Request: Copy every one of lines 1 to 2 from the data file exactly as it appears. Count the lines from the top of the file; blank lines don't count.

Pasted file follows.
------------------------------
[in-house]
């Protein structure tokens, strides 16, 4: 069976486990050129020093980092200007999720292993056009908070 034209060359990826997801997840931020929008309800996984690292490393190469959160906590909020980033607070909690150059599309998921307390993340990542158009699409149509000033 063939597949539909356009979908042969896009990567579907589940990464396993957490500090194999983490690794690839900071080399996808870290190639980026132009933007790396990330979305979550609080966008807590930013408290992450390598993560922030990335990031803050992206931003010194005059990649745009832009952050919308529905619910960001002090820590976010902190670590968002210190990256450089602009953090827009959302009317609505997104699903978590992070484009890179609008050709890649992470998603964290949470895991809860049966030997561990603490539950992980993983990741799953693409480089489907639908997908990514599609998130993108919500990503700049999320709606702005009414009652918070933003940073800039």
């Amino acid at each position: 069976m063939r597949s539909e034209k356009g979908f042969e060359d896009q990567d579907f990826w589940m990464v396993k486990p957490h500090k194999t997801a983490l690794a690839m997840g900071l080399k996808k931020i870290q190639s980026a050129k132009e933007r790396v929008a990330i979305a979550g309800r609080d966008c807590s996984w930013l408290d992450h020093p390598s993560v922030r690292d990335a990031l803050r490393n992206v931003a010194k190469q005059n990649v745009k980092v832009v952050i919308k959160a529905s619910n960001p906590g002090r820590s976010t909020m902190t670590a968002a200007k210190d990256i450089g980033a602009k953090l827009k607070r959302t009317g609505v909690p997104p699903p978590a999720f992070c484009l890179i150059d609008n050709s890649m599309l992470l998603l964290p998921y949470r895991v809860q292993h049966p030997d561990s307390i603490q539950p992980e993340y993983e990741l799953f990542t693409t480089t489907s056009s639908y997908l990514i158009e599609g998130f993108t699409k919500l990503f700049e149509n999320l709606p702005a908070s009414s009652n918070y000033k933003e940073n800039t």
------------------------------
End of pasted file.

[in-house]
């Protein structure tokens, strides 16, 4: 069976486990050129020093980092200007999720292993056009908070 034209060359990826997801997840931020929008309800996984690292490393190469959160906590909020980033607070909690150059599309998921307390993340990542158009699409149509000033 063939597949539909356009979908042969896009990567579907589940990464396993957490500090194999983490690794690839900071080399996808870290190639980026132009933007790396990330979305979550609080966008807590930013408290992450390598993560922030990335990031803050992206931003010194005059990649745009832009952050919308529905619910960001002090820590976010902190670590968002210190990256450089602009953090827009959302009317609505997104699903978590992070484009890179609008050709890649992470998603964290949470895991809860049966030997561990603490539950992980993983990741799953693409480089489907639908997908990514599609998130993108919500990503700049999320709606702005009414009652918070933003940073800039």